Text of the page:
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The Singaperumalkoil Temple's presiding deity is Narasimha, an avatar of Vishnu and his consort Lakshmi is called Ahobilavalli. It is one of the cave temples built during the Pallava period in the 8th century. The temple is located around 50 kilometers from Chennai, in Kancheepuram district of Tamil Nadu. The temple also goes by the name of Padalathri Narasimha Temple. Vishnu, in the avatar of Narasimha, appeared in a ferocious form with red eyes. This spot is known as Padalathri. The temple is said to be at least 1,500 years old.
The temple finds mention in the Brahmanda Purana, where Vishnu appeared as Narasimha in front of sages performing penance after he killed the evil demon king, Hiranyakashipu, who had been granted a boon that no one could kill him. To the discomfort of the king, his son Prahlad was an ardent devotee of Vishnu. Hiranyakashipu tried to slay Prahlad several times, but Vishnu saved the child by his divine grace.
Vishnu took the avatar of Narasimha, with the face of a lion and the body of a man. Narasimha killed King Hiranyakashipu when it was neither day nor night. He killed the evil king on the doorstep, which was neither on air nor land. While the avatar remained aggressive and his anger was not quenched even after the killing, Prahlad prayed fervently and appealed to Narasimha to calm down. Narasimha then took a bath in the temple tank.
Maharishi Jabali performed severe penance seeking a vision of Sri Narasimha at this place. Narasimha granted the wish and gave his Darshan at Pradosha time (twilight time).
There are a lot of inscriptions on the walls of the cave temple, built during the Pallava regime. The engravings were done during the Chola period, between the 10th and 11th centuries. The oldest inscription goes back to 985 to 1016 CE, during the reign of Raja Raja Chola, from Thanjavur, whose donation finds mention.
Rock-cut architecture can be seen at the Singaperumalkoil Temple. The presiding deity is a massive image cut from rock, in a seated posture. The Supreme being of Narasimha has four hands, two of them holding the Conch(shell) and Chakra (wheel), while the other two carry the Abhaya Mudra and the Uru Hasta (pointing towards the earth). Narasimha sits with his left leg folded and his right leg down. The presiding deity is 8 feet tall and in Ugra (fierce) form.
The Ugra Narasimha sports a third eye on his forehead, a feature usually associated with Shiva. People believe that if a devotee gets the darshan of the third eye, all misery in the world can end.
Dwarapalas guard the sanctum on either side. The consort of Narasimha, Lakshmi, called Ahobilavalli, is in the second precinct. There is a shrine dedicated to Andal to the right of the sanctum. The sanctum of Ahobilavalli and Andal face the East, while those of Vishwakasena and Lakshmi Narasimha look toward the South.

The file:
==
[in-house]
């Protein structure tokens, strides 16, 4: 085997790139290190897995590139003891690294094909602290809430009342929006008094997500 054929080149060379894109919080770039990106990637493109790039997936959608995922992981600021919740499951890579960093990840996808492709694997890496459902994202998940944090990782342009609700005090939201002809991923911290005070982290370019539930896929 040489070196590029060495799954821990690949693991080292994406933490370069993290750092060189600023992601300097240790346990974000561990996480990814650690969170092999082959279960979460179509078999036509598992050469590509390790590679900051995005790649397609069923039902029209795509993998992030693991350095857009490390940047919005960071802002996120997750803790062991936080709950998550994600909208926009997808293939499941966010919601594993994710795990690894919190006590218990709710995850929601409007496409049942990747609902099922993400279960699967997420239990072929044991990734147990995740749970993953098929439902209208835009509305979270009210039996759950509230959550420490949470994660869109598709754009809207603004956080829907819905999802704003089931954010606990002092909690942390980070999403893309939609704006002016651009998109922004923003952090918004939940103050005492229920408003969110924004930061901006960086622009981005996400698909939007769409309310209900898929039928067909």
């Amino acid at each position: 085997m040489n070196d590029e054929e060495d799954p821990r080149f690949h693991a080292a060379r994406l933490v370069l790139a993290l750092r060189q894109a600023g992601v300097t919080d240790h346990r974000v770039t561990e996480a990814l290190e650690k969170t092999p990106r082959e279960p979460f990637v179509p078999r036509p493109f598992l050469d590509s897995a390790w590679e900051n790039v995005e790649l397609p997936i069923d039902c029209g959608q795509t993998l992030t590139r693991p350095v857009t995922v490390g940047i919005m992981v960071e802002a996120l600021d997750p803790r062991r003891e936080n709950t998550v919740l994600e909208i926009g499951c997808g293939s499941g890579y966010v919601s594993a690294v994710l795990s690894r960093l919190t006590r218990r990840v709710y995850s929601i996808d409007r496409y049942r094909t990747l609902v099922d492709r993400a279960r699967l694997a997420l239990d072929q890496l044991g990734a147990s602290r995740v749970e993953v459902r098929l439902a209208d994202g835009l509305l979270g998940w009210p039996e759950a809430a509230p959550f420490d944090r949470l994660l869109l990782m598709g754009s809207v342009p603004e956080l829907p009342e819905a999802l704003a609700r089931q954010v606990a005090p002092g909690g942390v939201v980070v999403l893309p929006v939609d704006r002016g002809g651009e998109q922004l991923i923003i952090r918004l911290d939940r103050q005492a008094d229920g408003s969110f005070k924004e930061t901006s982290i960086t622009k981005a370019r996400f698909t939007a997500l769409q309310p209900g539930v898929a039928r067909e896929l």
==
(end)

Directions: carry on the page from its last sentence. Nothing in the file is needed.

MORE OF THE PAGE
A Mahamandapa, a worship hall, and a narrow Ardha Mandapam precede the central shrine. The flagpost has been built behind the altar of Garuda, Vahan (vehicle) of Vishnu, axial to the central sanctum. The entrance to the temple offers scenes from Dasavatharam. The 12 Alwars are present both in deity and procession forms.
The Singaperumalkoil temple follows rituals based on the Vaikasana Agamic tradition, which is the Thenkalai tradition. The priests perform poojas (rituals) daily. Ceremonies are performed four times a day, with each one carried out in three steps – Alangaram (decoration), Neivethanam (food offering), and Deepa Aradhana (Lighting of lamps). Tirumanjanam is performed to Narasimha on Pradosha days at this time.
The sun's rays shine on the feet of Narasimha in Marghazhi and Thai months, as well as on Rathasapthami. On Poornima (full moon) day, going around the hill is celebrated as an event in the temple.
The Singaperumalkoil temple celebrates numerous festivals. Some of the most prominent are the Maasi Float festival in February-March, the Chithirai Poornima, Chithirai Brahmotsavam during the month of April-May, the Narasimha Jayanti, the Shri Ramanuja Jayanthi, and the Pavithra Utsavam during the month of Aavani (August-September).
During the Brahmotsavam held in the month of Aani, the temple car carries the deities of Narasimha and his consort, Ahobilavalli. The car goes around the streets of Singaraperumalkoil. During the Float festival, the float takes the deities across the temple tank.
The temple celebrates Sri Krishna Jayanthi, Navarathri in Aippasi (October-November), and Thirukarthikai (November-December). Other festivals include Sri Andal Neerattu Utsav on Makara Sankranthi in the month of Thai (around mid-January).
Many devotees offer prayers at the Singaperumalkoil Temple, also called the Padalathri Narasimha Temple. People seeking success in litigation, relief from debts, suffering from the adverse effects of Mars affecting their marriage, those born under Swathi and Thiruvathirai stars, those going through the Rahu period and suffering from aspects of Saturn, pray to Padalathri Narasimha. A tree called Azhinjhal behind the temple has a powerful effect, and people seeking marriage, child boon, excellence in education, etc. pray to this tree by applying sandal paste and kumkum (vermilion). Devotees also light lamps in ghee.
All suburban trains from Chennai Beach and Chengalpattu stop at the Singaperumalkoil Temple. There are trains once every hour.
There are deluxe buses that run between Chennai and Chengalpattu stops. There are also autorickshaws from the Singaperumalkoil station that will take you to the temple.
Morning: 7.30 A.M. -12.30 P.M.
Evening: 4.30 P.M. - 8.30 P.M.
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